Experimentation

Hi Friends,

In my last newsletter I showed you four scarves woven with the same weft yarns and different warps. I wasn’t all that happy with the way they turned out, which became an opportunity for experimentation.

I’ve never used dye techniques on handwoven scarves before, but I thought — why not? Let’s see what happens.

The first thing I had to do was to twist the fringe on the scarves so it didn’t become a matted mess in the dyeing and washing process. I have a little gadget called a fringe twister, and it takes quite a bit of time to twist and knot all of the fringe.

Once the fringe was secured with twists and knots, I used different resist techiques to create designs for the dye.

With the gray scarf I used a shibori technique called pole wrapping. Shibori is Japanese tie-dyeing that produces geometic patterns on fabric. With pole wrapping, the fabric is wrapped, tied and bunched against a pole, in this case a piece of plastic PVC pipe.

The wrapped scarf was dyed black, except it’s hard to get a good black, and it turned out more gray. The warp yarns on this piece are wool, and the wool felted in the hot-water wash creating a really soft look and feel.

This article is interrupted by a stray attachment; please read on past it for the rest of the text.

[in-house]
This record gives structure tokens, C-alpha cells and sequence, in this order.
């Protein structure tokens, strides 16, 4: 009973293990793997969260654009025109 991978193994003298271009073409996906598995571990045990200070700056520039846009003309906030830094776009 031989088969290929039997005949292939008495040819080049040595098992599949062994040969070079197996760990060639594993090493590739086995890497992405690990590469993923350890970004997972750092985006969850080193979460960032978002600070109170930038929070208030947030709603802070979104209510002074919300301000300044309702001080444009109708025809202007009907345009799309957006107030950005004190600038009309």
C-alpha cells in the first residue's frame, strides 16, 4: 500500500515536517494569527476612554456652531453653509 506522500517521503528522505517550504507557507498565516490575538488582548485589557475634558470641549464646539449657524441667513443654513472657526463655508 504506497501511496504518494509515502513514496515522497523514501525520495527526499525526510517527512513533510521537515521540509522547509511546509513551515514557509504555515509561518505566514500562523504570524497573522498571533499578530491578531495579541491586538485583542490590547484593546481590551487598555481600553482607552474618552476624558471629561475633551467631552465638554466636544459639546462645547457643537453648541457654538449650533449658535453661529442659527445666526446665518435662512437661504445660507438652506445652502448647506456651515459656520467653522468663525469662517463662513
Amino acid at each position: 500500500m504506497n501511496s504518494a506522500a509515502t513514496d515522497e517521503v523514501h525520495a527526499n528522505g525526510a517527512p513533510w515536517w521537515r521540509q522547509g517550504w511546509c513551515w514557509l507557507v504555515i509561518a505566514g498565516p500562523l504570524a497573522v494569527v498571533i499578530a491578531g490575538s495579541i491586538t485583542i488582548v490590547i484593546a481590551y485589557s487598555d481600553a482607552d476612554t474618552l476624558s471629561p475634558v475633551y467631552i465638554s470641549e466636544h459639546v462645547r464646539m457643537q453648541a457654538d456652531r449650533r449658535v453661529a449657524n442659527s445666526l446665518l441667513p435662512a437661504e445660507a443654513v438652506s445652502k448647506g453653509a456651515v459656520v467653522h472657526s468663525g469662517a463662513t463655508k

BEFORE:

Cassandra Tondro handwoven scarf

AFTER:

Cassandra Tondro handwoven and overdyed scarf

For the camel scarf I used a fan folded design and moss green dye to complement the pinks and warm brown tones.

BEFORE:

Cassandra Tondro handwoven scarf

 

AFTER:

Cassandra Tondro handwoven and overdyed scarf

The pink and orange scarf was folded into triangles and dyed eggplant, followed by a scrunch dye in rust.

BEFORE:

Cassandra Tondro handwoven scarf

AFTER:

Cassandra Tondro handwoven and overdyed scarf

I did a pole-wrapped blue dye on the pink scarf, and lost most of the pink. It turns out that dyeing handwoven fabric isn’t the same as dyeing commercially produced yardage. Some yarns really soak up the dye. I followed the blue with an indigo scrunch dye, which created a beautiful deep denim color.

BEFORE:

Cassandra Tondro handwoven scarf

AFTER:

Cassandra Tondro handwoven and overdyed scarf

Then there’s this scarf from a few months ago that had dull looking blocks of color. I did a shibori pole wrap and overdyed it fuchsia. Now it’s stunning!

Cassandra Tondro handwoven and overdyed scarf

I think I prefer well done handwoven scarves to overdyed ones. But for those that don’t turn out as expected, overdyeing can create unique and interesting effects.

What role does experimentation play for you? I’d enjoy hearing your thoughts. You can share them with us in the comments section below.

With love and appreciation,
Cassandra

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